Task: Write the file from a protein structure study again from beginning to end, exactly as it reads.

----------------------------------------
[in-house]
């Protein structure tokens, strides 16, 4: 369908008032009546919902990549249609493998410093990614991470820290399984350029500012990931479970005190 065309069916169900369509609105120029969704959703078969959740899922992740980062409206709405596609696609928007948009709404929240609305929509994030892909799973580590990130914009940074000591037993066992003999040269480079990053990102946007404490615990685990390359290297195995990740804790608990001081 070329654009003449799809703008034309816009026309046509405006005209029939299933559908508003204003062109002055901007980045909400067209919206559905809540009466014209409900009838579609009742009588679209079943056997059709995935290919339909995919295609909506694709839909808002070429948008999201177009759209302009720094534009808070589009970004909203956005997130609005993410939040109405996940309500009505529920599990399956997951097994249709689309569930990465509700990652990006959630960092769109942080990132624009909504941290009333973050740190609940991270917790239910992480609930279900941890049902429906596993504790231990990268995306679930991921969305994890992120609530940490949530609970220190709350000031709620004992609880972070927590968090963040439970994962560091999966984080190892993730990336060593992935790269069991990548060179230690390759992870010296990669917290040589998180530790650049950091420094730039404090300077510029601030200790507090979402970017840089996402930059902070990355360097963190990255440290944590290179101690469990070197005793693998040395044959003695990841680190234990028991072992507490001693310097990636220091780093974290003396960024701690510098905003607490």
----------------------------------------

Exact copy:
[in-house]
């Protein structure tokens, strides 16, 4: 369908008032009546919902990549249609493998410093990614991470820290399984350029500012990931479970005190 065309069916169900369509609105120029969704959703078969959740899922992740980062409206709405596609696609928007948009709404929240609305929509994030892909799973580590990130914009940074000591037993066992003999040269480079990053990102946007404490615990685990390359290297195995990740804790608990001081 070329654009003449799809703008034309816009026309046509405006005209029939299933559908508003204003062109002055901007980045909400067209919206559905809540009466014209409900009838579609009742009588679209079943056997059709995935290919339909995919295609909506694709839909808002070429948008999201177009759209302009720094534009808070589009970004909203956005997130609005993410939040109405996940309500009505529920599990399956997951097994249709689309569930990465509700990652990006959630960092769109942080990132624009909504941290009333973050740190609940991270917790239910992480609930279900941890049902429906596993504790231990990268995306679930991921969305994890992120609530940490949530609970220190709350000031709620004992609880972070927590968090963040439970994962560091999966984080190892993730990336060593992935790269069991990548060179230690390759992870010296990669917290040589998180530790650049950091420094730039404090300077510029601030200790507090979402970017840089996402930059902070990355360097963190990255440290944590290179101690469990070197005793693998040395044959003695990841680190234990028991072992507490001693310097990636220091780093974290003396960024701690510098905003607490």